Personal Impressions

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Hogarth Press, 1980 - Biographies - 20e siècle - 219 pages
This remarkable collection contains Isaiah Berlin's appreciations of seventeen people of unusual distinction in the intellectual or political world, sometimes both. The names of many of them are familiar: Winston Churchill, Franklin D. Roosevelt, Chaim Weizmann, Albert Einstein, and others. With the exception of Roosevelt, he met them all and knew many of them well. For this expanded edition, four new portraits have been added, including those of Virginia Woolf and Edmund Wilson. This volume also contains a vivid and moving account of Berlin's meetings in Russia with Boris Pasternak and Anna Akhmatova in 1945 and 1956. Perhaps the most fascinating of these "personal impressions" is found in the epilogue, where Berlin describes the three strands in his own personality: Russian, English, and Jewish.

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Contents

Winston Churchill in 1940
1
President Franklin Delano Roosevelt
23
Chaim Weizmann
32
Copyright

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About the author (1980)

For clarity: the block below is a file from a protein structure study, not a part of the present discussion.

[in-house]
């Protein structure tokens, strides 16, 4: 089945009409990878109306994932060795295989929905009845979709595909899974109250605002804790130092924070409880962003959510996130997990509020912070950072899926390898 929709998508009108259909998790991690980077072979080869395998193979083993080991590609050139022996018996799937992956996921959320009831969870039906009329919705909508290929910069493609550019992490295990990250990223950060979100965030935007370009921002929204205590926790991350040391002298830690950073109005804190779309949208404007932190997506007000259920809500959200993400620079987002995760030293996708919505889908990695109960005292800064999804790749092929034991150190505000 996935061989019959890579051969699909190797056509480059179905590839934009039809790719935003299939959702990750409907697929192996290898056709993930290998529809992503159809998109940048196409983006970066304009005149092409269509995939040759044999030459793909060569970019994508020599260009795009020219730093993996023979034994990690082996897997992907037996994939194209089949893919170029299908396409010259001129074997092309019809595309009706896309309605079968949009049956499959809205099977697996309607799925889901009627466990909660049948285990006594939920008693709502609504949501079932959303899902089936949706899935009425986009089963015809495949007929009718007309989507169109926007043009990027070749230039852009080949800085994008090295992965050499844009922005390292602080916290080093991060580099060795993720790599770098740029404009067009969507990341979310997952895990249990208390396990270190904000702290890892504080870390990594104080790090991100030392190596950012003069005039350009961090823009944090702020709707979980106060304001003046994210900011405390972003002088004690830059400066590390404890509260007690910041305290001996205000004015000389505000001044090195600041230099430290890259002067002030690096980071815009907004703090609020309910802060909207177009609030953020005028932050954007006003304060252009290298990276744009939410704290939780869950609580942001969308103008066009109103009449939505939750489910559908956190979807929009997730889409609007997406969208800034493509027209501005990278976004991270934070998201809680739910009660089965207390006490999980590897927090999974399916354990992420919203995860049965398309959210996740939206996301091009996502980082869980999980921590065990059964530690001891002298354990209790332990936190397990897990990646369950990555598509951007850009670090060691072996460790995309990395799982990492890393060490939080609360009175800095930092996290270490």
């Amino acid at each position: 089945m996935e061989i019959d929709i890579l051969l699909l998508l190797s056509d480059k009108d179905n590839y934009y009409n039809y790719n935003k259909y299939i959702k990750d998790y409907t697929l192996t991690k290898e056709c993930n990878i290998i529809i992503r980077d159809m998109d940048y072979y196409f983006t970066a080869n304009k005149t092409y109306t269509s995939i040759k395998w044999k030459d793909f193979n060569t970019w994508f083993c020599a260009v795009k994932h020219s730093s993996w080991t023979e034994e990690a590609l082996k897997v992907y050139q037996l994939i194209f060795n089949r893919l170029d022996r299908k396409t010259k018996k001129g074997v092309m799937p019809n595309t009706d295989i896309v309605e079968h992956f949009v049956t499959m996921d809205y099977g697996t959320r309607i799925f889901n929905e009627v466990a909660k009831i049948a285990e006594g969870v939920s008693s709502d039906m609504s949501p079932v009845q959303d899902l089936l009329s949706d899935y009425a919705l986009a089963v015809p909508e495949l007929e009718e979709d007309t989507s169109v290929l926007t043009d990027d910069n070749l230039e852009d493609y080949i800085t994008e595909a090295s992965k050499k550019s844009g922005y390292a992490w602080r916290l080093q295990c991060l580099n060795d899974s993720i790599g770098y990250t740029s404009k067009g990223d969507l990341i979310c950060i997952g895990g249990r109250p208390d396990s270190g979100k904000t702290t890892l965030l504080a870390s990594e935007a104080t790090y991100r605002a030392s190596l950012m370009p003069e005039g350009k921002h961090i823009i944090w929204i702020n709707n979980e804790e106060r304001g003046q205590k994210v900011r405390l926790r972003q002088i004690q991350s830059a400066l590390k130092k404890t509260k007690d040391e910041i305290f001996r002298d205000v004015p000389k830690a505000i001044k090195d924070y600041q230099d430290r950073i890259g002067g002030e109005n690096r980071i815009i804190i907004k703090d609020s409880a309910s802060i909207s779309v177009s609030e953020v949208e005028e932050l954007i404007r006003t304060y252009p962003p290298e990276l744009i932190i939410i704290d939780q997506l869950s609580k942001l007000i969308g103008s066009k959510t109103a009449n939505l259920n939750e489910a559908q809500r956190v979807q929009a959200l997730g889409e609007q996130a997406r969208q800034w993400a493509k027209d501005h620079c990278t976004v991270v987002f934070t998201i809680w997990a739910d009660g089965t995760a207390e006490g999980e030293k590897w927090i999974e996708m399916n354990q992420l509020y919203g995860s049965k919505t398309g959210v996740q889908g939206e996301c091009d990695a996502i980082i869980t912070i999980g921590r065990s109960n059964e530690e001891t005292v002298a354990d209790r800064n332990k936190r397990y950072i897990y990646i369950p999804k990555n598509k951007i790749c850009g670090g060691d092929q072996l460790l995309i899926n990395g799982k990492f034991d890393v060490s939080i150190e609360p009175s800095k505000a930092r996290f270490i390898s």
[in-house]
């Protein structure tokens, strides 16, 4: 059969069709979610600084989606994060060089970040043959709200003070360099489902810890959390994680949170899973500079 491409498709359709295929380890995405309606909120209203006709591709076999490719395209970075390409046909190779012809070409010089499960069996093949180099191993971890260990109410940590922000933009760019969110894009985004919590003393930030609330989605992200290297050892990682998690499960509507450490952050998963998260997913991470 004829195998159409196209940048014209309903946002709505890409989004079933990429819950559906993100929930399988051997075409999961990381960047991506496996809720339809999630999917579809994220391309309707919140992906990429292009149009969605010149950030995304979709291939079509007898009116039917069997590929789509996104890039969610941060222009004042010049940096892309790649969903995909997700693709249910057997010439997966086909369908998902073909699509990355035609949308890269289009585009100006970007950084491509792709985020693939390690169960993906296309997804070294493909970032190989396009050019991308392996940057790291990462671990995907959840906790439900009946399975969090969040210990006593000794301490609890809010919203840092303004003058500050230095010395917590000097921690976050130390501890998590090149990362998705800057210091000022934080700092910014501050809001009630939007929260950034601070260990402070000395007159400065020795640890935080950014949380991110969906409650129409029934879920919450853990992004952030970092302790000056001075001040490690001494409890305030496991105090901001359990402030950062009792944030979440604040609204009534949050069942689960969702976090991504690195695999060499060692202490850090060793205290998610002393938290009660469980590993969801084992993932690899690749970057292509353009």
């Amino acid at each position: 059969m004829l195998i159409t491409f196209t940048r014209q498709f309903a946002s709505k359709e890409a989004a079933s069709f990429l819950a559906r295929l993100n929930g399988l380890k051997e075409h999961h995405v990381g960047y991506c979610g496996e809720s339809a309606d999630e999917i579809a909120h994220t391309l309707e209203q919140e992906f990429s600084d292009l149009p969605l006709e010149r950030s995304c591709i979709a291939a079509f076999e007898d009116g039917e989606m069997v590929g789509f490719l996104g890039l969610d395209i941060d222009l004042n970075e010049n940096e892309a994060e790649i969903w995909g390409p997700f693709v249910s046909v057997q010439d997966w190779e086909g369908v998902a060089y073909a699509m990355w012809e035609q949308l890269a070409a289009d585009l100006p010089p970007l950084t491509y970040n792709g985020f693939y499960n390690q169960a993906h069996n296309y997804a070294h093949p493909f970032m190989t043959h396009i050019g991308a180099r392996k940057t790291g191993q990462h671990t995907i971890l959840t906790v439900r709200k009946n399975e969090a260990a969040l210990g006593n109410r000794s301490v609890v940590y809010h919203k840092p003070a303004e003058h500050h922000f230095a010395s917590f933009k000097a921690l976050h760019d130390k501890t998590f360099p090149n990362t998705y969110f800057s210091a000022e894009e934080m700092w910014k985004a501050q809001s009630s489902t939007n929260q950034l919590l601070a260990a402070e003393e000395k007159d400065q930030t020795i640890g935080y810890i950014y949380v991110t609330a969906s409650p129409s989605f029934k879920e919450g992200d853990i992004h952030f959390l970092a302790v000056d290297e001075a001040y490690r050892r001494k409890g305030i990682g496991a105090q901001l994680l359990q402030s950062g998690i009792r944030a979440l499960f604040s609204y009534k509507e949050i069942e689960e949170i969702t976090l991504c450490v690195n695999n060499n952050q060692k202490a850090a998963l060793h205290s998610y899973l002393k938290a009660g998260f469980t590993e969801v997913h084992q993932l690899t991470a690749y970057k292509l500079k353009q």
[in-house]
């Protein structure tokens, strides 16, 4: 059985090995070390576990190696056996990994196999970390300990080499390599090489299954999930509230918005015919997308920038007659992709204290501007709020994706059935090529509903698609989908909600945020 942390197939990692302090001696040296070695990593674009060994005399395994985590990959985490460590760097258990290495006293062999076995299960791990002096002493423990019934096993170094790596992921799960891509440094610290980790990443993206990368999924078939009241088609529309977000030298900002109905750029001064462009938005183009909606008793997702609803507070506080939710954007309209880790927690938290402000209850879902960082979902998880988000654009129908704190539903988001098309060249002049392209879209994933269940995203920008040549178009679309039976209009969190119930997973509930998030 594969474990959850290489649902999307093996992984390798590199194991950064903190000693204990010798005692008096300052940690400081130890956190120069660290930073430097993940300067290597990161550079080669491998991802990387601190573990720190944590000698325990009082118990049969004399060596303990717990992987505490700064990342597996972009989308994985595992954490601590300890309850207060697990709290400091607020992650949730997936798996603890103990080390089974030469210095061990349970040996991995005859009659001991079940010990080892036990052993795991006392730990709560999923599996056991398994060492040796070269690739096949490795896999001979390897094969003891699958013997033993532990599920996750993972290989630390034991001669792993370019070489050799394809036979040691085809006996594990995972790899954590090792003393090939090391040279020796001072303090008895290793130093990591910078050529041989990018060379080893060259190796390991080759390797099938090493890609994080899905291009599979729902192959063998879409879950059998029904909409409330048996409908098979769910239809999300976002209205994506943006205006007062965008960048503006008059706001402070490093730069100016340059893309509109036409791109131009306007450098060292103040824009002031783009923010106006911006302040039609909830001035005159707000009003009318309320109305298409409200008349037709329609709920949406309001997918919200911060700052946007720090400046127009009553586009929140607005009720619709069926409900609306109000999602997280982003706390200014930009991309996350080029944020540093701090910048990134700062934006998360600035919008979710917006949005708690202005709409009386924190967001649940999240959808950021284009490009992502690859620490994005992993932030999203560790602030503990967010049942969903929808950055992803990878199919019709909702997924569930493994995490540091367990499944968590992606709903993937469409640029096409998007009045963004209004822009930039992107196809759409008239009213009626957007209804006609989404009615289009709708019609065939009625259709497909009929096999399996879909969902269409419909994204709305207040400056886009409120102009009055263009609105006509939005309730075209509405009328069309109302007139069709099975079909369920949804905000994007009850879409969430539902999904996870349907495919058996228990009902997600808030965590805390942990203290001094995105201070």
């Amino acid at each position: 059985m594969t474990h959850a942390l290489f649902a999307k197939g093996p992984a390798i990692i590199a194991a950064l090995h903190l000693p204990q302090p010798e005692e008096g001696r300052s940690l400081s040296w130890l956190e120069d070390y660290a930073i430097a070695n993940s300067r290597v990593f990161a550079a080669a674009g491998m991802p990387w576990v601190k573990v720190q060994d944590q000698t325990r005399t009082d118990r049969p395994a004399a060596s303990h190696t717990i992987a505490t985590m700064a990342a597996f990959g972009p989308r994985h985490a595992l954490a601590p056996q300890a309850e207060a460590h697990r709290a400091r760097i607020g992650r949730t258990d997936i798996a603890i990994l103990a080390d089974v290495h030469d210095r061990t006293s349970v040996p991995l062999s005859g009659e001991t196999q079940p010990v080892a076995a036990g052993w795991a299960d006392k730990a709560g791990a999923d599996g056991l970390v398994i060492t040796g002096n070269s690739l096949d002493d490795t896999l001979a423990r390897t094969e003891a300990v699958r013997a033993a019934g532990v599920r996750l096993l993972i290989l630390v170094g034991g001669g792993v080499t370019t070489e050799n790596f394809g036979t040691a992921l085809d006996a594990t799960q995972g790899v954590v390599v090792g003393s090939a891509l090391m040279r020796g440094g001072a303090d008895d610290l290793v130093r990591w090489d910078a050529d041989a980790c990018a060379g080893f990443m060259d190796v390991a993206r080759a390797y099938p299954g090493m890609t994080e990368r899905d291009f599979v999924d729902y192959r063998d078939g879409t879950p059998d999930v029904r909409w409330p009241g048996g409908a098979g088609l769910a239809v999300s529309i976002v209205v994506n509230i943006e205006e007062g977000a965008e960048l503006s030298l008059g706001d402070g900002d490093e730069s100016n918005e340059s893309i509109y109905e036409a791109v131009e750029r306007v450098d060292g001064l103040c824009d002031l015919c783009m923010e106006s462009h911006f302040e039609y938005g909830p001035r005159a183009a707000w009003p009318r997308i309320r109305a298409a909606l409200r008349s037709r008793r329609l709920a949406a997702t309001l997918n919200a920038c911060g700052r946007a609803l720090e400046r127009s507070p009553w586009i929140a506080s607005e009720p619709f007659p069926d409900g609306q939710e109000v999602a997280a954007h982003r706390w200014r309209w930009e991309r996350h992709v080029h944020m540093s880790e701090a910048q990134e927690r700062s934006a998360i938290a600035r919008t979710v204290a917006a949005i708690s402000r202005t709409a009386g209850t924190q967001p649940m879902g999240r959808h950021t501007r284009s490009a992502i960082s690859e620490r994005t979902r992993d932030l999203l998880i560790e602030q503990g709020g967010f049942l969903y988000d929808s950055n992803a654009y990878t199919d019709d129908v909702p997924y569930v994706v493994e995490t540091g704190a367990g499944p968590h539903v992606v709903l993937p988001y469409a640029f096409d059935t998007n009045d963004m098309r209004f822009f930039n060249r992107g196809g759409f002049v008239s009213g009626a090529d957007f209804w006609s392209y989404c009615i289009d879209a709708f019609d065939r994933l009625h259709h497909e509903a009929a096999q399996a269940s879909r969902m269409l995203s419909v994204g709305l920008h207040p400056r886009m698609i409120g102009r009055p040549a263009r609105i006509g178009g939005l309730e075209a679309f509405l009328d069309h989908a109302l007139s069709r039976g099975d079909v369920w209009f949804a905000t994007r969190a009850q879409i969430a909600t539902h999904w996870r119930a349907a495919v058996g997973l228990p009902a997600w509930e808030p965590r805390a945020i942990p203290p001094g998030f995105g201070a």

Philosopher, political theorist, and essayist, Isaiah Berlin was born in 1909 to Russian-speaking Jewish parents in Latvia. Reared in Latvia and later in Russia, Berlin developed a strong Russian-Jewish identity, having witnessed both the Social-Democratic and the Bolshevik Revolutions. At the age of 12, Berlin moved with his family to England, where he attended prep school and then St. Paul's. In 1928, he went up as a scholar to Corpus Christi College in Oxford. After an unsuccessful attempt at the Manchester Guardian, Berlin was offered a position as lecturer in philosophy at New College. Almost immediately, he was elected to a fellowship at All Souls. During this time at All Souls, Berlin wrote his brilliant biographical study of Marx, titled Karl Marx: His Life and Environment (1939), for the Home University Library. Berlin continued to teach through early World War II, and was then sent to New York by the Ministry of Information, and subsequently to the Foreign Office in Washington, D.C. It was during these years that he drafted several fine works regarding the changing political mood of the United States, collected in Washington Despatches 1941-1945 (1981). By the end of the war, Berlin had shifted his focus from philosophy to the history of ideas, and in 1950 he returned to All Souls. In 1957, he was elected to the Chichele Chair of Social and Political Theory, delivering his influential and best-known inaugural lecture, Two Concepts of Liberty. Some of his works include Liberty, The Soviet Mind: Russian Culture under Communism, Flourishing: Selected Letters 1928 - 1946, Political Ideas in the Romantic Age: Their Rise and Influence on Modern Thought, and Unfinished Dialogue, Prometheus. Berlin died in Oxford on November 5, 1997.

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